Published online by Cambridge University Press: 29 May 2012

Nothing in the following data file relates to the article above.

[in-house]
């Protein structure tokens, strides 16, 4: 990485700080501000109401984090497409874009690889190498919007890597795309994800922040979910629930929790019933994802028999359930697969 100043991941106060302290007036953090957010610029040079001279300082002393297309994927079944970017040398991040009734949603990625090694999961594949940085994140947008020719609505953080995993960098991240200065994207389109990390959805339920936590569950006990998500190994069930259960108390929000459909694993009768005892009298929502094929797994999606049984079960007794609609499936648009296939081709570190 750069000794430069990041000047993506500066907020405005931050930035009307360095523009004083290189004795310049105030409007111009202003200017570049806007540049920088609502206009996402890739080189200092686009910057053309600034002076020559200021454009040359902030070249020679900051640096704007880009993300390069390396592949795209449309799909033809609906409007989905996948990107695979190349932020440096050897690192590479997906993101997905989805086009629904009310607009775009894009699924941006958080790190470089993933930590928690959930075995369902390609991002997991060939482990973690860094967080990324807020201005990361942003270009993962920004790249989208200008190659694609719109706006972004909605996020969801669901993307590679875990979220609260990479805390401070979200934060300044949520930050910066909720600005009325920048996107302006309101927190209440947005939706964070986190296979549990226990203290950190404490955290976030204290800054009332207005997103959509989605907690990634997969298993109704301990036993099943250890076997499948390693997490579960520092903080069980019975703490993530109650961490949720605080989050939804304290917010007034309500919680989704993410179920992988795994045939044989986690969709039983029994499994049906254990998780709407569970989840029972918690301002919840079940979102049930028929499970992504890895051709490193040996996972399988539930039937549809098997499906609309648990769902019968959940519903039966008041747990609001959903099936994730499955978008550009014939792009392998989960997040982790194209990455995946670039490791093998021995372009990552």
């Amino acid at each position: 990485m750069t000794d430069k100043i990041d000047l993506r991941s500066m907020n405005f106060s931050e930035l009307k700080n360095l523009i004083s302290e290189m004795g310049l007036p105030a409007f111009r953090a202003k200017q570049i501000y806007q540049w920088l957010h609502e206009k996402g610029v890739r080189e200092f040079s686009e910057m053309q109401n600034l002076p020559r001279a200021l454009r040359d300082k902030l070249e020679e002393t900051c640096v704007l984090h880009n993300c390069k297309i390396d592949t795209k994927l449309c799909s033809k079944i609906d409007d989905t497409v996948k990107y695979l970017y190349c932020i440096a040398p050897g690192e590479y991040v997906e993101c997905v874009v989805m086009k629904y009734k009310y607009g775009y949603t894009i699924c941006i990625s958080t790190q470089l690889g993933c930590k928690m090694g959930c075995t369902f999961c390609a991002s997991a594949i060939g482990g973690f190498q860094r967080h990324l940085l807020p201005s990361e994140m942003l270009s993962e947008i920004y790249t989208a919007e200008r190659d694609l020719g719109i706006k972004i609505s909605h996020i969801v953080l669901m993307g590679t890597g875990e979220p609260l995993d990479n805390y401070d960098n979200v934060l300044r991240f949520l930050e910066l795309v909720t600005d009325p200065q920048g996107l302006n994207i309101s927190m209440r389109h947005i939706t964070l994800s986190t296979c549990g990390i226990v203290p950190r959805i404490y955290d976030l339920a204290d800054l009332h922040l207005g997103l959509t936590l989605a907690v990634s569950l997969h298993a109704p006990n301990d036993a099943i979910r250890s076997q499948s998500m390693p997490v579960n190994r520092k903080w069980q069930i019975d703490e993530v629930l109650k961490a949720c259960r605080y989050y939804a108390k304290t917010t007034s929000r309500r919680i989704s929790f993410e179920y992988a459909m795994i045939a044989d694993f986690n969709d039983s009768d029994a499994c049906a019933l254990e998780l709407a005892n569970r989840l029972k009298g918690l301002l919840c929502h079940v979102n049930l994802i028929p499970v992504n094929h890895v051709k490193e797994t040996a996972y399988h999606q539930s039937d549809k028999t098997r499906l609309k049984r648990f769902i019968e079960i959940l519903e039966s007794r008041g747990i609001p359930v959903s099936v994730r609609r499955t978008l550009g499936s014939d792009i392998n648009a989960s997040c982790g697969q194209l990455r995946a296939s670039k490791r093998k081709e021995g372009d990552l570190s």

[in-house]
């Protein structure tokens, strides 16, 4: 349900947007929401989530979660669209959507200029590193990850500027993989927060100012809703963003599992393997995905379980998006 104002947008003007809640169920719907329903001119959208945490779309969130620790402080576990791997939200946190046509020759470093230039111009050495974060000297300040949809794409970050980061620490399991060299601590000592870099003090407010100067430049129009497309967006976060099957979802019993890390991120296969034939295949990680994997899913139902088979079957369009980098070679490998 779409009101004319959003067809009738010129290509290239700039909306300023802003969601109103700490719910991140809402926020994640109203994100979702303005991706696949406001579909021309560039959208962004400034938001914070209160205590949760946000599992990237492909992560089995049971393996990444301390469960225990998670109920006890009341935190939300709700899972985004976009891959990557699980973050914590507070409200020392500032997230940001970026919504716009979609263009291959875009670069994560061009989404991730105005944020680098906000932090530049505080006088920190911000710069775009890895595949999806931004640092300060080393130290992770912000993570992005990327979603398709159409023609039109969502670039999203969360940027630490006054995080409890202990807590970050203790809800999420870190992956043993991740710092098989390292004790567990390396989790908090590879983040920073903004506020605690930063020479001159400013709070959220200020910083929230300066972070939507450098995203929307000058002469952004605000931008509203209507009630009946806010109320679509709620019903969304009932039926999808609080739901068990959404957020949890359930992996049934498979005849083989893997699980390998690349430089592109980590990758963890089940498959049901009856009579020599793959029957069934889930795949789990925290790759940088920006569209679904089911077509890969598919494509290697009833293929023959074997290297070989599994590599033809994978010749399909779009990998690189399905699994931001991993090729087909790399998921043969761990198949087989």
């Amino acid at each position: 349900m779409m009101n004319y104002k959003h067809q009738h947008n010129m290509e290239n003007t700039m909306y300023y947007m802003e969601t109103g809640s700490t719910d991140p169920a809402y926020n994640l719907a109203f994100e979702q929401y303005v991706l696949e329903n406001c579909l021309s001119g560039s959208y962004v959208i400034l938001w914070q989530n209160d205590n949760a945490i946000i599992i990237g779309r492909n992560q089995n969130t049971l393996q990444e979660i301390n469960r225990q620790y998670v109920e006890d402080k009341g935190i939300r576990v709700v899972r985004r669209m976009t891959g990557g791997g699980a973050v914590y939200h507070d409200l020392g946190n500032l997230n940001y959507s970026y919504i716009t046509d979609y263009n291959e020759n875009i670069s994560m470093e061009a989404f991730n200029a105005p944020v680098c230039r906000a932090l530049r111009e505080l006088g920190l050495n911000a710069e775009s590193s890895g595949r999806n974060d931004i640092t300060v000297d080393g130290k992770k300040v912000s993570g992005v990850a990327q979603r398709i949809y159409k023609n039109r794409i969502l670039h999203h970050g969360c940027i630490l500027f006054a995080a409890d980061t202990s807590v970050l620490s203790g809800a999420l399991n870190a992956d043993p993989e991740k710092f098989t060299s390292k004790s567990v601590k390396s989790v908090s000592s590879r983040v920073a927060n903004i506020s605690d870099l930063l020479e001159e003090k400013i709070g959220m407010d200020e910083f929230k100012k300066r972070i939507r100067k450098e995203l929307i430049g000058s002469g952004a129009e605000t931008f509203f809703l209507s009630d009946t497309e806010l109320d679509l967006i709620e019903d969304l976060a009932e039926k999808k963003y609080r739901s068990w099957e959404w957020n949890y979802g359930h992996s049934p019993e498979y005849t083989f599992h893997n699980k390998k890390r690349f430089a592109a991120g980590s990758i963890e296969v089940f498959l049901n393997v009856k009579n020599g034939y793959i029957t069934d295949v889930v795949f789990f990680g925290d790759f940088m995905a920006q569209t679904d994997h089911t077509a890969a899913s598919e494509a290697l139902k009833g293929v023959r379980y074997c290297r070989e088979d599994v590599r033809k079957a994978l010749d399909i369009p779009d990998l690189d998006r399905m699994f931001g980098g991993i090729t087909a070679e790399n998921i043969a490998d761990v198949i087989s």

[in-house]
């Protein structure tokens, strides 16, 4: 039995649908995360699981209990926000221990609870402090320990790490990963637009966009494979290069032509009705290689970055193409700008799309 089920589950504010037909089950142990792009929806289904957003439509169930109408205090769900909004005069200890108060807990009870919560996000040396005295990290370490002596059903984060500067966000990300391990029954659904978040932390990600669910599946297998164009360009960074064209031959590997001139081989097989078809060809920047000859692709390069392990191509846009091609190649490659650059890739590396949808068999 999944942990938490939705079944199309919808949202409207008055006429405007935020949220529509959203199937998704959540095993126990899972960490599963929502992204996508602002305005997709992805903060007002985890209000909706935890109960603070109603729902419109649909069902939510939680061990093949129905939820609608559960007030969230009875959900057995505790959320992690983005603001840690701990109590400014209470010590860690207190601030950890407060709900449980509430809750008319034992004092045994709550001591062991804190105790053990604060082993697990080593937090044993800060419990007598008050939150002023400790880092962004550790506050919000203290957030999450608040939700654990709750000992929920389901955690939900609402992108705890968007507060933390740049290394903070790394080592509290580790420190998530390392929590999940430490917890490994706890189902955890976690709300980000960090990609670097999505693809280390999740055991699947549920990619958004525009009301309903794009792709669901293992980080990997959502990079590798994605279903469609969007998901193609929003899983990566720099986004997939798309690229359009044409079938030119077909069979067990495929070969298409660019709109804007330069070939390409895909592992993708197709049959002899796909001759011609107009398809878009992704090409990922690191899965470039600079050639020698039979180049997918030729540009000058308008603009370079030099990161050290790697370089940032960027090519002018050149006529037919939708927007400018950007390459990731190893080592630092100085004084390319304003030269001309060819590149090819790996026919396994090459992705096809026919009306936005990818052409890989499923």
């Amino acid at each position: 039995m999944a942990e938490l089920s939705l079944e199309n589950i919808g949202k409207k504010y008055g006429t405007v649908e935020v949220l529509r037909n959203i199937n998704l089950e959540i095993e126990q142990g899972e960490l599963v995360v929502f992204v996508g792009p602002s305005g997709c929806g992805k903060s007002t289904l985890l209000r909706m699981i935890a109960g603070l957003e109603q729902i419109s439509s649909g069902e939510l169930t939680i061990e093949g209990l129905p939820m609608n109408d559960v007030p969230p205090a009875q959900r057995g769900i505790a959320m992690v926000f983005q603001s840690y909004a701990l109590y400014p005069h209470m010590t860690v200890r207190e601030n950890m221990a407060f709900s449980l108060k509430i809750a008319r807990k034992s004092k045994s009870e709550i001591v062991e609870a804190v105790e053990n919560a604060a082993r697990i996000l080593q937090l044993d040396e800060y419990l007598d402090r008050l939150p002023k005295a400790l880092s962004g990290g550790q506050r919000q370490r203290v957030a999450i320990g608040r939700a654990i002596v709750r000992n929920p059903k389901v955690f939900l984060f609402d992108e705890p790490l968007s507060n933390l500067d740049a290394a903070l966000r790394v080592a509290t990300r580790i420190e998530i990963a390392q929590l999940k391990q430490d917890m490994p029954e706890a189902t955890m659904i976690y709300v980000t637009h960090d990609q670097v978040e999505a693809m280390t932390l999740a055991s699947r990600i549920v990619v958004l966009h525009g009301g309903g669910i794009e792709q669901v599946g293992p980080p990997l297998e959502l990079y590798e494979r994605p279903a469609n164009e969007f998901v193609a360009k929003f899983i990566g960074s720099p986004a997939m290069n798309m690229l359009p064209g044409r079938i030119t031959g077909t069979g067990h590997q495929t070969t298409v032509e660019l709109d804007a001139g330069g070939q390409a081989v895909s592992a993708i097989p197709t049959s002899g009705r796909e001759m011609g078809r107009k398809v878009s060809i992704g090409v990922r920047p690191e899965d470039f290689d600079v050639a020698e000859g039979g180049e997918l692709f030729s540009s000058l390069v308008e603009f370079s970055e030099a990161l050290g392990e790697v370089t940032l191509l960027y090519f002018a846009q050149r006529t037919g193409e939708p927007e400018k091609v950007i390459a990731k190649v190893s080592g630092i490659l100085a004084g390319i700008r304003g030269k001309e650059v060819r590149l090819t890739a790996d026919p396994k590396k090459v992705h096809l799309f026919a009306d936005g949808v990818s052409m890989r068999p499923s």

Background: Research suggests that biological and psychological attributions for depression are related to professional help-seeking, but the association of these attributions with informal support seeking in social relationships is unknown. As social support is linked with recovery from depression and a lower likelihood of experiencing future episodes of depression, it is important to understand factors that influence an individual's decision to seek social support. Aims: The present study examined depressed individuals’ own attributions for their depressive symptoms (i.e. personal attributions), perceptions of a friend's attributions for these symptoms (i.e. perceived attributions), and the depressed individuals’ willingness to seek social support from that friend. Method: Eighty-six individuals experiencing at least mild depressive symptoms completed self-report measures of personal attributions, perceived attributions, and a social support seeking intentions scale. Results: Participants’ own attributions for depressive symptoms were unrelated to their willingness to seek social support. In contrast, perceived biological attributions were related to greater help-seeking intentions, whereas perceived psychological attributions were associated with lower support seeking intentions. Conclusions: These results suggest that decisions to seek social support are more influenced by perceptions of others’ beliefs about depression than one's own beliefs.